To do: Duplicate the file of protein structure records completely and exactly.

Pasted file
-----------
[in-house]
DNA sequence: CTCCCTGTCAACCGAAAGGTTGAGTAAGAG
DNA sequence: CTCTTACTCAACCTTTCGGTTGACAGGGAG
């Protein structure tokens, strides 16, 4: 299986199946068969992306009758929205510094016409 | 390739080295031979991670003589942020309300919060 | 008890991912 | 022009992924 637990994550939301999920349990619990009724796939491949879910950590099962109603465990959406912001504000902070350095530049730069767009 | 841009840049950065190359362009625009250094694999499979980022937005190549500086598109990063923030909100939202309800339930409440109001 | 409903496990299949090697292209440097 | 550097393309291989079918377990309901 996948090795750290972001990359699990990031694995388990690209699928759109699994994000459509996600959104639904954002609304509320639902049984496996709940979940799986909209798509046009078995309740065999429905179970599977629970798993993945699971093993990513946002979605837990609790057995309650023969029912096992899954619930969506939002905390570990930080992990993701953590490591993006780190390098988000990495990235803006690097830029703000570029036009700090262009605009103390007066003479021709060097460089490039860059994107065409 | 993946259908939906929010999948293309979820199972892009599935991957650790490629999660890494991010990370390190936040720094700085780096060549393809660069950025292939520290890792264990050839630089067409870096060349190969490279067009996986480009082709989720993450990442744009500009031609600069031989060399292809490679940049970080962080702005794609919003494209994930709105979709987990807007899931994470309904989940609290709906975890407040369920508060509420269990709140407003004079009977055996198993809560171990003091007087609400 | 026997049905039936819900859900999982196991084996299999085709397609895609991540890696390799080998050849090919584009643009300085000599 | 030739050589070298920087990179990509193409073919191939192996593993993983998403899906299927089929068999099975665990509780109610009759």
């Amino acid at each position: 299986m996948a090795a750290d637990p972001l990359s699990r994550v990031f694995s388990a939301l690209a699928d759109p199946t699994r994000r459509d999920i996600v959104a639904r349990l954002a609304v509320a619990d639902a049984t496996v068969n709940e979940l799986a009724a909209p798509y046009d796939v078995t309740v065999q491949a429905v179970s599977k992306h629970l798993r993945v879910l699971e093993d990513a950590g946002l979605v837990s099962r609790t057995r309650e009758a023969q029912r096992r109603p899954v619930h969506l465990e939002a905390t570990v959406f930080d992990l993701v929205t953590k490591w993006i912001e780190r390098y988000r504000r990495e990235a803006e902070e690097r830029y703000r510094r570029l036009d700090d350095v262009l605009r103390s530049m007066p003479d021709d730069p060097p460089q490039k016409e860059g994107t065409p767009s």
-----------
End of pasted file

[in-house]
DNA sequence: CTCCCTGTCAACCGAAAGGTTGAGTAAGAG
DNA sequence: CTCTTACTCAACCTTTCGGTTGACAGGGAG
């Protein structure tokens, strides 16, 4: 299986199946068969992306009758929205510094016409 | 390739080295031979991670003589942020309300919060 | 008890991912 | 022009992924 637990994550939301999920349990619990009724796939491949879910950590099962109603465990959406912001504000902070350095530049730069767009 | 841009840049950065190359362009625009250094694999499979980022937005190549500086598109990063923030909100939202309800339930409440109001 | 409903496990299949090697292209440097 | 550097393309291989079918377990309901 996948090795750290972001990359699990990031694995388990690209699928759109699994994000459509996600959104639904954002609304509320639902049984496996709940979940799986909209798509046009078995309740065999429905179970599977629970798993993945699971093993990513946002979605837990609790057995309650023969029912096992899954619930969506939002905390570990930080992990993701953590490591993006780190390098988000990495990235803006690097830029703000570029036009700090262009605009103390007066003479021709060097460089490039860059994107065409 | 993946259908939906929010999948293309979820199972892009599935991957650790490629999660890494991010990370390190936040720094700085780096060549393809660069950025292939520290890792264990050839630089067409870096060349190969490279067009996986480009082709989720993450990442744009500009031609600069031989060399292809490679940049970080962080702005794609919003494209994930709105979709987990807007899931994470309904989940609290709906975890407040369920508060509420269990709140407003004079009977055996198993809560171990003091007087609400 | 026997049905039936819900859900999982196991084996299999085709397609895609991540890696390799080998050849090919584009643009300085000599 | 030739050589070298920087990179990509193409073919191939192996593993993983998403899906299927089929068999099975665990509780109610009759």
């Amino acid at each position: 299986m996948a090795a750290d637990p972001l990359s699990r994550v990031f694995s388990a939301l690209a699928d759109p199946t699994r994000r459509d999920i996600v959104a639904r349990l954002a609304v509320a619990d639902a049984t496996v068969n709940e979940l799986a009724a909209p798509y046009d796939v078995t309740v065999q491949a429905v179970s599977k992306h629970l798993r993945v879910l699971e093993d990513a950590g946002l979605v837990s099962r609790t057995r309650e009758a023969q029912r096992r109603p899954v619930h969506l465990e939002a905390t570990v959406f930080d992990l993701v929205t953590k490591w993006i912001e780190r390098y988000r504000r990495e990235a803006e902070e690097r830029y703000r510094r570029l036009d700090d350095v262009l605009r103390s530049m007066p003479d021709d730069p060097p460089q490039k016409e860059g994107t065409p767009s």